Roses and Rot by Kat Howard
Published by Saga Press
Published on: May 17 2016
Genres: Urban Fantasy
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Imogen and her sister Marin have escaped their cruel mother to attend a prestigious artists’ retreat, but soon learn that living in a fairy tale requires sacrifices, be it art or love.
What would you sacrifice in the name of success? How much does an artist need to give up to create great art?
Imogen has grown up reading fairy tales about mothers who die and make way for cruel stepmothers. As a child, she used to lie in bed wishing that her life would become one of these tragic fairy tales because she couldn’t imagine how a stepmother could be worse than her mother now. As adults, Imogen and her sister Marin are accepted to an elite post-grad arts program—Imogen as a writer and Marin as a dancer. Soon enough, though, they realize that there’s more to the school than meets the eye. Imogen might be living in the fairy tale she’s dreamed about as a child, but it’s one that will pit her against Marin if she decides to escape her past to find her heart’s desire.
This book . . . is too magical to give you more information than what is already given in the synopsis.
This is the thing about fairy tales: You have to live through them, before you get to happily ever after. That ever after has to be earned, and not everyone makes it that far.
It’s not a secret that Fae are my favorite. But the reason behind my love of all things Fae is an accidentally given and gleefully received book of fairytales when I was ten(ish) years old.
The book was full of the REAL fairytales, where the creatures were sometimes more lovely than words, sometimes nightmarishly hideous. Where people died, both good and bad, and little girls cut off their fingers to rescue their brothers. Where pregnant women had cravings that cost them their child, and princesses descended hidden staircases to dance nightly with demons.
I loved the cleverness and fortitude of the characters who triumphed over those who would see them dead or worse, and I despised those too weak or too simple to prevail.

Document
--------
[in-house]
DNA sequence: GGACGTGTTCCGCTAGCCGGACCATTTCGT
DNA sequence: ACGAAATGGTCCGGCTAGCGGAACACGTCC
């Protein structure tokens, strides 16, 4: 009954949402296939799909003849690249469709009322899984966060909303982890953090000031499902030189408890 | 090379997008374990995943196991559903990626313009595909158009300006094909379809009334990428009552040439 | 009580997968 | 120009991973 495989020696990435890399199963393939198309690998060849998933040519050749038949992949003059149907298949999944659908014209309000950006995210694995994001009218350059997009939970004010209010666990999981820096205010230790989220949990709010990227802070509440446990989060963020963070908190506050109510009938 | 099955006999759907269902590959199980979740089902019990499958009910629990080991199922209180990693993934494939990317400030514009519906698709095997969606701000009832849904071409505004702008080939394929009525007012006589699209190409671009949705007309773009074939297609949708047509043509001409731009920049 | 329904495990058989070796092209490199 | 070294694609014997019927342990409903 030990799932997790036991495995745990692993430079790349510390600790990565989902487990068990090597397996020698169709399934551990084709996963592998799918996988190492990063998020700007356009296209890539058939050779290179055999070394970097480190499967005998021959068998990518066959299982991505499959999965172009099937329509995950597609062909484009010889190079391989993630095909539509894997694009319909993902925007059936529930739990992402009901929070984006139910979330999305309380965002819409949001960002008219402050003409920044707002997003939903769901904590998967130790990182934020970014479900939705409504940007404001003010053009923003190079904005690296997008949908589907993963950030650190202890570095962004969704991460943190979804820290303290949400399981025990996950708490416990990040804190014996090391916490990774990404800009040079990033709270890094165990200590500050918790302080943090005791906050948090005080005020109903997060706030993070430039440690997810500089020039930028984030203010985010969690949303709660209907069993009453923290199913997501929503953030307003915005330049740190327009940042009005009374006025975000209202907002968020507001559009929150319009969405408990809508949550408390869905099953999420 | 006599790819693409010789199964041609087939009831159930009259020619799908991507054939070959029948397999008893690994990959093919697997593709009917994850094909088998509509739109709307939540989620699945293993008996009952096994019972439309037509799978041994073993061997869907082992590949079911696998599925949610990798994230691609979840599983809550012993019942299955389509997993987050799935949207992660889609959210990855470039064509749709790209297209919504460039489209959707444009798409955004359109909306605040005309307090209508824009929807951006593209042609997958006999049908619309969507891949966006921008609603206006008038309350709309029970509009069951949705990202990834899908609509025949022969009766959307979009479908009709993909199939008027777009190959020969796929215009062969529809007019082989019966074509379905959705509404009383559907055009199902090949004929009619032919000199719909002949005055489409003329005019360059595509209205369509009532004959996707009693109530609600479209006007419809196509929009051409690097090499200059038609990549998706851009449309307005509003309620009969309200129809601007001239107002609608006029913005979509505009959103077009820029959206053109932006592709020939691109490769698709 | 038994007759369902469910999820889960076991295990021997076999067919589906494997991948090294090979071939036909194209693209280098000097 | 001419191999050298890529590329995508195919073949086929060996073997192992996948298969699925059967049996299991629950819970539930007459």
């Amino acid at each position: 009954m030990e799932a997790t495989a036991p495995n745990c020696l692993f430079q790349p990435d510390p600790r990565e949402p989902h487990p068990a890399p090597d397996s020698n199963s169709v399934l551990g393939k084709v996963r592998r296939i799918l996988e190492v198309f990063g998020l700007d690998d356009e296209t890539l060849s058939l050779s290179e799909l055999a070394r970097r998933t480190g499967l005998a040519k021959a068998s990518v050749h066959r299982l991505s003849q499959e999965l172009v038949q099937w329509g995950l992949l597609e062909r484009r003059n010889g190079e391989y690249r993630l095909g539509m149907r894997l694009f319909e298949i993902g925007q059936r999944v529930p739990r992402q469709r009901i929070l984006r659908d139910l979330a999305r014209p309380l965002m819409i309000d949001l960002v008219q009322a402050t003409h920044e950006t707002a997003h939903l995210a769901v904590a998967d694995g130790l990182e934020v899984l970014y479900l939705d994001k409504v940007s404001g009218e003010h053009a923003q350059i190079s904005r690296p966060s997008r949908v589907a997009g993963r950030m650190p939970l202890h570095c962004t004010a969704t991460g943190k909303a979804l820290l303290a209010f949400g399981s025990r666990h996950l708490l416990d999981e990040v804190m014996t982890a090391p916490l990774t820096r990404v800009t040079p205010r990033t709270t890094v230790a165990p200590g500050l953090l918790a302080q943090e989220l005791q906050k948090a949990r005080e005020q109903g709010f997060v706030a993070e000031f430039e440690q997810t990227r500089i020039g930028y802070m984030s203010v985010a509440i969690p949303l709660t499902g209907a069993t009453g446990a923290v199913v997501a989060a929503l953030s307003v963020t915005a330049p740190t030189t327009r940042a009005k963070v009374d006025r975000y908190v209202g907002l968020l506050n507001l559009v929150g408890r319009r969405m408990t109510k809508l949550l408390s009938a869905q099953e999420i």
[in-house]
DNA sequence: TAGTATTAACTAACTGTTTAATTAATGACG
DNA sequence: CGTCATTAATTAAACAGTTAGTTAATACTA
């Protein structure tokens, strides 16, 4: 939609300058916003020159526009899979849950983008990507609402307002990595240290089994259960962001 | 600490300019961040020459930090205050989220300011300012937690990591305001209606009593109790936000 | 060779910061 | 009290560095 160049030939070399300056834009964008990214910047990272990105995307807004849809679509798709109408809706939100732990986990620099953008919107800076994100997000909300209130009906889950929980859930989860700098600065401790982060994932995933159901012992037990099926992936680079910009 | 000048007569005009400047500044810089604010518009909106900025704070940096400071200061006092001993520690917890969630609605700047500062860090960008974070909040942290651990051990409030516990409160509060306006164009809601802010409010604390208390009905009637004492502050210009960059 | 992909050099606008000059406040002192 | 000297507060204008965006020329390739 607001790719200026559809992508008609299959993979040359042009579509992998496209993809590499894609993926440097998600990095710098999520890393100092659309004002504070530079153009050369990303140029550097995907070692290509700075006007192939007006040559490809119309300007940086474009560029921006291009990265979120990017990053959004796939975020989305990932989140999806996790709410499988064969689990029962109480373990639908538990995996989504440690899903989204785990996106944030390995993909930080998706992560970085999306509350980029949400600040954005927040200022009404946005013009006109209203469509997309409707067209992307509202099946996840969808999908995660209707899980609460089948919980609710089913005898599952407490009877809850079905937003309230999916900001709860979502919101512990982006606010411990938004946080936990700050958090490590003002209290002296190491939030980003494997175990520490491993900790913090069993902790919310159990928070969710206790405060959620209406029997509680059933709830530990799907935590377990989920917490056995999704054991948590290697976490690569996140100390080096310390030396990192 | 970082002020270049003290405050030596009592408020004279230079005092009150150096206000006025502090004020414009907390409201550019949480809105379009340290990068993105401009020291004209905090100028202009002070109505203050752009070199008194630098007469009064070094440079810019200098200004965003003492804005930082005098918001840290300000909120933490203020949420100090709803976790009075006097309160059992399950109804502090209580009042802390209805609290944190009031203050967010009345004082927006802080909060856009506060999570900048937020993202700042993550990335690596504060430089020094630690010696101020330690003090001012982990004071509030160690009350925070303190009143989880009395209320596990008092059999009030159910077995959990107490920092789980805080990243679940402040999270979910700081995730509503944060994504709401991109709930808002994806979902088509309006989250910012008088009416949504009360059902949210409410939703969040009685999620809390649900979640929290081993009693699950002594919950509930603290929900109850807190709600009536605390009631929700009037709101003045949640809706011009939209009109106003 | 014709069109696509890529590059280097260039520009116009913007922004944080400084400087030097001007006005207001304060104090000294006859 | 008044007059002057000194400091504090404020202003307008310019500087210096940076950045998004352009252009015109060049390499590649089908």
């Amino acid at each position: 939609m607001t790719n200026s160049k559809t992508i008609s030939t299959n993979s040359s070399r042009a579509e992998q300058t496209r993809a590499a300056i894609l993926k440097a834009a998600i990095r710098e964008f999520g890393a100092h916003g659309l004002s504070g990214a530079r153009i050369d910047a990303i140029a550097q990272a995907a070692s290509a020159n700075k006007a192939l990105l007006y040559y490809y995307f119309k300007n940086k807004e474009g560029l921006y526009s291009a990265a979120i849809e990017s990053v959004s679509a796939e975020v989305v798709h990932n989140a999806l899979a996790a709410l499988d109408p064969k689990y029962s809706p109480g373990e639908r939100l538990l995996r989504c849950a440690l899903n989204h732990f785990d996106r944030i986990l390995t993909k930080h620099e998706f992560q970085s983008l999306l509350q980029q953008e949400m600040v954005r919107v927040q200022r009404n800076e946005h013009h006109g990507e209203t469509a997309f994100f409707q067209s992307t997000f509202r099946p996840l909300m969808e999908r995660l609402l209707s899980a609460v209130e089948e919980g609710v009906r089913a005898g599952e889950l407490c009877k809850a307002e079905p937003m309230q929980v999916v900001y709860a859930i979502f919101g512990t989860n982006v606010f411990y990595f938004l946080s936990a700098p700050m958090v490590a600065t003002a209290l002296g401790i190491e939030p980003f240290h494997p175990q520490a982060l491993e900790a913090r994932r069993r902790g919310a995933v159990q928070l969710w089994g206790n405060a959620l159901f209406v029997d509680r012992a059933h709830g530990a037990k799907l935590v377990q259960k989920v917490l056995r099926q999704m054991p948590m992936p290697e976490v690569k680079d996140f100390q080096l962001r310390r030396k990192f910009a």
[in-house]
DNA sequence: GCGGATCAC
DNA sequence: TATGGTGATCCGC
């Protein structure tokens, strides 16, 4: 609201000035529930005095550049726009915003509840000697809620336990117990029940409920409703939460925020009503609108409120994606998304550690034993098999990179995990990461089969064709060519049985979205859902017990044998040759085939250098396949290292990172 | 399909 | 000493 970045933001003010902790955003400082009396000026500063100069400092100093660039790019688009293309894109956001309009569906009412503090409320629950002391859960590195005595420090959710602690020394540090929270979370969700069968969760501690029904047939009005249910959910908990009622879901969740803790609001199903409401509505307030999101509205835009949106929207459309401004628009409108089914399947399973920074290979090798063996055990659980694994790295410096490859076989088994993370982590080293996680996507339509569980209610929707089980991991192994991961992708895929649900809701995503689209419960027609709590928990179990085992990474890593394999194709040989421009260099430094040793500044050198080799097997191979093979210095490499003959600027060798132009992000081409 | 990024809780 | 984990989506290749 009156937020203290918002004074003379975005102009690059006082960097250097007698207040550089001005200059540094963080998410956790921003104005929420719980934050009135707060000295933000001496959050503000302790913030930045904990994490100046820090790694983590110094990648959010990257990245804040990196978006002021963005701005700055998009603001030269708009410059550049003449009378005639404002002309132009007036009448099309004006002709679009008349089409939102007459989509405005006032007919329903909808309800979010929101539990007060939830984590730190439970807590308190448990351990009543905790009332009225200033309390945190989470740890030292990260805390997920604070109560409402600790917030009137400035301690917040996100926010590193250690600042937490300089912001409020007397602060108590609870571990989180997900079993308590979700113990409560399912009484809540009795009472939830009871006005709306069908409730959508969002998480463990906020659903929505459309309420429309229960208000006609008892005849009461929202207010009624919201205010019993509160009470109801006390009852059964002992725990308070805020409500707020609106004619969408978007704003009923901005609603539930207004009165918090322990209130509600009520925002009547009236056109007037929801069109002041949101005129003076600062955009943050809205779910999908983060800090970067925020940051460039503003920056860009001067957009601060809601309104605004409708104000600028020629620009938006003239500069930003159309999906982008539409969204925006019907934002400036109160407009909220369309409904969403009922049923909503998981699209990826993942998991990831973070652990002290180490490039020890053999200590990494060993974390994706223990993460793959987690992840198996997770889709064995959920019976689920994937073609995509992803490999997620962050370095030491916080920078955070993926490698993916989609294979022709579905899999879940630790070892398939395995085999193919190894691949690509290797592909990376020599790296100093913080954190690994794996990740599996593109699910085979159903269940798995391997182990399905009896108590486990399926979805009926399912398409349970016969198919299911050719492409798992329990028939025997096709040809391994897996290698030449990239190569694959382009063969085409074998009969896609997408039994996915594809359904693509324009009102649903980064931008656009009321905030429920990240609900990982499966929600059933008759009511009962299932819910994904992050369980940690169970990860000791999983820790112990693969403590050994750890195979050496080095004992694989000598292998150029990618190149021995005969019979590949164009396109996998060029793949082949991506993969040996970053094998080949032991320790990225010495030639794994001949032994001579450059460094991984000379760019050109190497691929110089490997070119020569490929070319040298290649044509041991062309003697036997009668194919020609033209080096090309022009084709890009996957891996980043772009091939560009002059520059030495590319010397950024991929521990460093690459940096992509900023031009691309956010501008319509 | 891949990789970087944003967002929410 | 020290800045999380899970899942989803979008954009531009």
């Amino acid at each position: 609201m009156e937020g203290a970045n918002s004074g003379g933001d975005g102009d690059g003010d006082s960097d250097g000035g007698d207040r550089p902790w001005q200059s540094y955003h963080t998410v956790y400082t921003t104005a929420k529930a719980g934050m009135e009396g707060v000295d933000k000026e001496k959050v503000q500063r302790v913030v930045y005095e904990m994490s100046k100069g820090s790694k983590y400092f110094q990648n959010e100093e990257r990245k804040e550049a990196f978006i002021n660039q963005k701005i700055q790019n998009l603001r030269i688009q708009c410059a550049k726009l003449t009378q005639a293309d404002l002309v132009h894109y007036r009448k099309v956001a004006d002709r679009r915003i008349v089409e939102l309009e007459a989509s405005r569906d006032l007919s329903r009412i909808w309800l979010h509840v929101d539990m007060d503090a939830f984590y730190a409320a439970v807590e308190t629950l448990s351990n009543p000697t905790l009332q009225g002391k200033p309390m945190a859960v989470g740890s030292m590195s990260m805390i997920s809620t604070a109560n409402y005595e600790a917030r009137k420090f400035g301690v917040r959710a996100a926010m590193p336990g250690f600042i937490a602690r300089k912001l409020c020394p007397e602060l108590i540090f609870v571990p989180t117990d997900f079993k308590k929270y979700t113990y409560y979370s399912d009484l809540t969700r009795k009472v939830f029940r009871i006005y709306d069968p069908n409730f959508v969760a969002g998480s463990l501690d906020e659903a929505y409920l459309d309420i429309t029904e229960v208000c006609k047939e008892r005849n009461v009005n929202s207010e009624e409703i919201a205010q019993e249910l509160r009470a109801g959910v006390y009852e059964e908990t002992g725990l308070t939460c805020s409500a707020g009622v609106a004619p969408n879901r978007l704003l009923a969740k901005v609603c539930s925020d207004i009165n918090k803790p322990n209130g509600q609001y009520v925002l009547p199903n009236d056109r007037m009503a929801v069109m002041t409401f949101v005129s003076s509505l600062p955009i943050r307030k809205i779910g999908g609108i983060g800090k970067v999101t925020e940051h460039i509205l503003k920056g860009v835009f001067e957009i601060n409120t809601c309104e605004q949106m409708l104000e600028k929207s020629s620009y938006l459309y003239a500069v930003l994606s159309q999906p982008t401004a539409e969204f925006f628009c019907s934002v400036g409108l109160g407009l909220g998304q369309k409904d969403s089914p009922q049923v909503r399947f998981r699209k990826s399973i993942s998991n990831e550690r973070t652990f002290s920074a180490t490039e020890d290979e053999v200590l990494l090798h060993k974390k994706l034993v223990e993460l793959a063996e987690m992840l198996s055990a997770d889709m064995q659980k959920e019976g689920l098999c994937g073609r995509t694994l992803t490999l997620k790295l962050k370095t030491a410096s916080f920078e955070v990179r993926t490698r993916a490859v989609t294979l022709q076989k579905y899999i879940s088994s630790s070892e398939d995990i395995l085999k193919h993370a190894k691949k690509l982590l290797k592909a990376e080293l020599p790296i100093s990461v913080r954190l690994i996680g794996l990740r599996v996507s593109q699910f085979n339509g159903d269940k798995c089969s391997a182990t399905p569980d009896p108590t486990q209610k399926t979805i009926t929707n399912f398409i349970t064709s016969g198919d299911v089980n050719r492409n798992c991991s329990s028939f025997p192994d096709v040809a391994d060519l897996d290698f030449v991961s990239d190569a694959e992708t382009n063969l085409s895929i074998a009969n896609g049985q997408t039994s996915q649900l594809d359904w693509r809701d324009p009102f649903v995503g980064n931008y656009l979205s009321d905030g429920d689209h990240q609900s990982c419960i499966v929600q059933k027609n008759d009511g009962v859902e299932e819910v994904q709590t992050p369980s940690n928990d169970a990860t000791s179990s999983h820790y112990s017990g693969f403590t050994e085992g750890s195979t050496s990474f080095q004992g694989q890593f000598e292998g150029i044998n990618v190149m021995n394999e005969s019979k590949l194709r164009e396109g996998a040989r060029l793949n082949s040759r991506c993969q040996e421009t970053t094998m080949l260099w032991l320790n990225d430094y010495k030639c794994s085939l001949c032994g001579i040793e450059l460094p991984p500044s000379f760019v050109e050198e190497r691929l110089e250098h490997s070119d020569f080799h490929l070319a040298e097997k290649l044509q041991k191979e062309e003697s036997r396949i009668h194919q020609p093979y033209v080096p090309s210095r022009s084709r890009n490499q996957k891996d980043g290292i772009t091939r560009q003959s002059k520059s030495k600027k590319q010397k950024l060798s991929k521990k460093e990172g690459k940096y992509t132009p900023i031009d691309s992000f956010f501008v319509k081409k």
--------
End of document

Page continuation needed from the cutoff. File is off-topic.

Which is why fairytales are responsible for my bloodthirstiness when reading. Fairytales where witches who would eat the children who fell into their traps were instead tricked into their own ovens. Fairytales where men lost their heads after three unsuccessful nights of trying to discover how princesses were wearing out their shoes . . .
ROSES AND ROT by Kat Howard is the story my adult self has been unknowingly longing for ever since my child self first cracked open the pages of that serendipitously given book of fairytales.
The imagery is beautiful:
Late summer’s lazy wind blew through the rose garden I had passed before, bending blossom-heavy heads like dancer’s arms.
The observations, profound:
Practically raised by wolves, we had joked. The monster and the metaphor, and the way they match up that makes the double-edged sword of wit. And then you realize what your words have done, and you weep because you’re both bleeding.
No one’s heart begins as a stone. Hearts are things that beat like birds in a cage, fluttering about, flying away from us at the least provocation.
It’s the story of two sisters, both talented in different ways, both trying to escape their past, and both accepted into a highly prestigious enclave for artists, to hone their craft.
But things are not as they appear.
And that is all you get. If you’re intrigued, I highly recommend that you read ROSES AND ROT by Kat Howard for yourself. Especially if you like fantasy in a modern setting and are drawn to the fairytale-like feeling of books by Juliet Marillier or Uprooted by Naomi Novik.